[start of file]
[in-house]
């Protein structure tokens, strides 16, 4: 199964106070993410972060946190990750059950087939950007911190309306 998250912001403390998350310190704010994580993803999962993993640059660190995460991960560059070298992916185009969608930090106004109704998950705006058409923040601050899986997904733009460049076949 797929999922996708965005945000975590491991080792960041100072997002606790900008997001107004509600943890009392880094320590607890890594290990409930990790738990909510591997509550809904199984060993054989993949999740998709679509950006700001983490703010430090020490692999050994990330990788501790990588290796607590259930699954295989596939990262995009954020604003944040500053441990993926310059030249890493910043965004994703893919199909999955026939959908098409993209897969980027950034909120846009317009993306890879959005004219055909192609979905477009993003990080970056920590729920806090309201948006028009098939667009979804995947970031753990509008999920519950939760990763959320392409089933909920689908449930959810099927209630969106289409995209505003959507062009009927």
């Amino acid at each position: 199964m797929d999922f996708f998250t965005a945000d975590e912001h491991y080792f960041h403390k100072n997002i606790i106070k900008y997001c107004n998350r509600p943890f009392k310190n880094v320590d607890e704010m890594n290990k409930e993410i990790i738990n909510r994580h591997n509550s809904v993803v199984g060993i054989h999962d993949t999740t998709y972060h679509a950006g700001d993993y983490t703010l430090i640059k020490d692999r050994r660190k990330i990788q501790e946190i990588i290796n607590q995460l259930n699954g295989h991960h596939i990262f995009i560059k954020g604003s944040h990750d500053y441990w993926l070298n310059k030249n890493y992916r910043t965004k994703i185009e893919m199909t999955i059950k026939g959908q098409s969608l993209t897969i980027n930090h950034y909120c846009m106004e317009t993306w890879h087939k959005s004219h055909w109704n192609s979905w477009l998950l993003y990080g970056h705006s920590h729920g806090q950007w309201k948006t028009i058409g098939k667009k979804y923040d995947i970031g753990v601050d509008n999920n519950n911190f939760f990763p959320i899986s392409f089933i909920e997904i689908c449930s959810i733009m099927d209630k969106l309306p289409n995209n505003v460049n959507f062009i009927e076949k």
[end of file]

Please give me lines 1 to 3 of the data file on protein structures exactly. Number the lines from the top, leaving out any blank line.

[in-house]
């Protein structure tokens, strides 16, 4: 199964106070993410972060946190990750059950087939950007911190309306 998250912001403390998350310190704010994580993803999962993993640059660190995460991960560059070298992916185009969608930090106004109704998950705006058409923040601050899986997904733009460049076949 797929999922996708965005945000975590491991080792960041100072997002606790900008997001107004509600943890009392880094320590607890890594290990409930990790738990909510591997509550809904199984060993054989993949999740998709679509950006700001983490703010430090020490692999050994990330990788501790990588290796607590259930699954295989596939990262995009954020604003944040500053441990993926310059030249890493910043965004994703893919199909999955026939959908098409993209897969980027950034909120846009317009993306890879959005004219055909192609979905477009993003990080970056920590729920806090309201948006028009098939667009979804995947970031753990509008999920519950939760990763959320392409089933909920689908449930959810099927209630969106289409995209505003959507062009009927």
């Amino acid at each position: 199964m797929d999922f996708f998250t965005a945000d975590e912001h491991y080792f960041h403390k100072n997002i606790i106070k900008y997001c107004n998350r509600p943890f009392k310190n880094v320590d607890e704010m890594n290990k409930e993410i990790i738990n909510r994580h591997n509550s809904v993803v199984g060993i054989h999962d993949t999740t998709y972060h679509a950006g700001d993993y983490t703010l430090i640059k020490d692999r050994r660190k990330i990788q501790e946190i990588i290796n607590q995460l259930n699954g295989h991960h596939i990262f995009i560059k954020g604003s944040h990750d500053y441990w993926l070298n310059k030249n890493y992916r910043t965004k994703i185009e893919m199909t999955i059950k026939g959908q098409s969608l993209t897969i980027n930090h950034y909120c846009m106004e317009t993306w890879h087939k959005s004219h055909w109704n192609s979905w477009l998950l993003y990080g970056h705006s920590h729920g806090q950007w309201k948006t028009i058409g098939k667009k979804y923040d995947i970031g753990v601050d509008n999920n519950n911190f939760f990763p959320i899986s392409f089933i909920e997904i689908c449930s959810i733009m099927d209630k969106l309306p289409n995209n505003v460049n959507f062009i009927e076949k």